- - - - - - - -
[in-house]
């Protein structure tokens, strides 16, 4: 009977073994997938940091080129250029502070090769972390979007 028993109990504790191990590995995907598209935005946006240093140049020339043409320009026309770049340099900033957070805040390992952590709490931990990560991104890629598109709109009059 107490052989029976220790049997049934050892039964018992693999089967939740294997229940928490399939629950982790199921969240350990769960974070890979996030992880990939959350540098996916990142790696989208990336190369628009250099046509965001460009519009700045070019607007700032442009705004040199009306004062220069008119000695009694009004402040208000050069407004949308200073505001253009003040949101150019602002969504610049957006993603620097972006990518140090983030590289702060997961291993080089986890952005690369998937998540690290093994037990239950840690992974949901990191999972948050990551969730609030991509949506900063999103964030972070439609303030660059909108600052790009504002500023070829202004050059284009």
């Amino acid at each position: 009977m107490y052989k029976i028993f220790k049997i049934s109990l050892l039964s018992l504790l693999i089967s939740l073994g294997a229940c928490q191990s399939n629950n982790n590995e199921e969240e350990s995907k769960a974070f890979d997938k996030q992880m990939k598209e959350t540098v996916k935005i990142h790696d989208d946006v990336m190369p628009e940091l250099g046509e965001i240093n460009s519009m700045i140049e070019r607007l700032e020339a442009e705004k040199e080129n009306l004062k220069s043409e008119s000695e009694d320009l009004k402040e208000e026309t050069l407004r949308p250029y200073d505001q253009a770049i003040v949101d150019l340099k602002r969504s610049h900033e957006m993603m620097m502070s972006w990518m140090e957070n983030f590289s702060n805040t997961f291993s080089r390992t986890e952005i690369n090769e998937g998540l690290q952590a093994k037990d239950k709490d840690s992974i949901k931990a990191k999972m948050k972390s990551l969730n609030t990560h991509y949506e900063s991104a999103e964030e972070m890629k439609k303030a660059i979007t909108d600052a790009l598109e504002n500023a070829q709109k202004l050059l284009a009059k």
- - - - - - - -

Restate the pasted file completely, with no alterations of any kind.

[in-house]
């Protein structure tokens, strides 16, 4: 009977073994997938940091080129250029502070090769972390979007 028993109990504790191990590995995907598209935005946006240093140049020339043409320009026309770049340099900033957070805040390992952590709490931990990560991104890629598109709109009059 107490052989029976220790049997049934050892039964018992693999089967939740294997229940928490399939629950982790199921969240350990769960974070890979996030992880990939959350540098996916990142790696989208990336190369628009250099046509965001460009519009700045070019607007700032442009705004040199009306004062220069008119000695009694009004402040208000050069407004949308200073505001253009003040949101150019602002969504610049957006993603620097972006990518140090983030590289702060997961291993080089986890952005690369998937998540690290093994037990239950840690992974949901990191999972948050990551969730609030991509949506900063999103964030972070439609303030660059909108600052790009504002500023070829202004050059284009």
């Amino acid at each position: 009977m107490y052989k029976i028993f220790k049997i049934s109990l050892l039964s018992l504790l693999i089967s939740l073994g294997a229940c928490q191990s399939n629950n982790n590995e199921e969240e350990s995907k769960a974070f890979d997938k996030q992880m990939k598209e959350t540098v996916k935005i990142h790696d989208d946006v990336m190369p628009e940091l250099g046509e965001i240093n460009s519009m700045i140049e070019r607007l700032e020339a442009e705004k040199e080129n009306l004062k220069s043409e008119s000695e009694d320009l009004k402040e208000e026309t050069l407004r949308p250029y200073d505001q253009a770049i003040v949101d150019l340099k602002r969504s610049h900033e957006m993603m620097m502070s972006w990518m140090e957070n983030f590289s702060n805040t997961f291993s080089r390992t986890e952005i690369n090769e998937g998540l690290q952590a093994k037990d239950k709490d840690s992974i949901k931990a990191k999972m948050k972390s990551l969730n609030t990560h991509y949506e900063s991104a999103e964030e972070m890629k439609k303030a660059i979007t909108d600052a790009l598109e504002n500023a070829q709109k202004l050059l284009a009059k």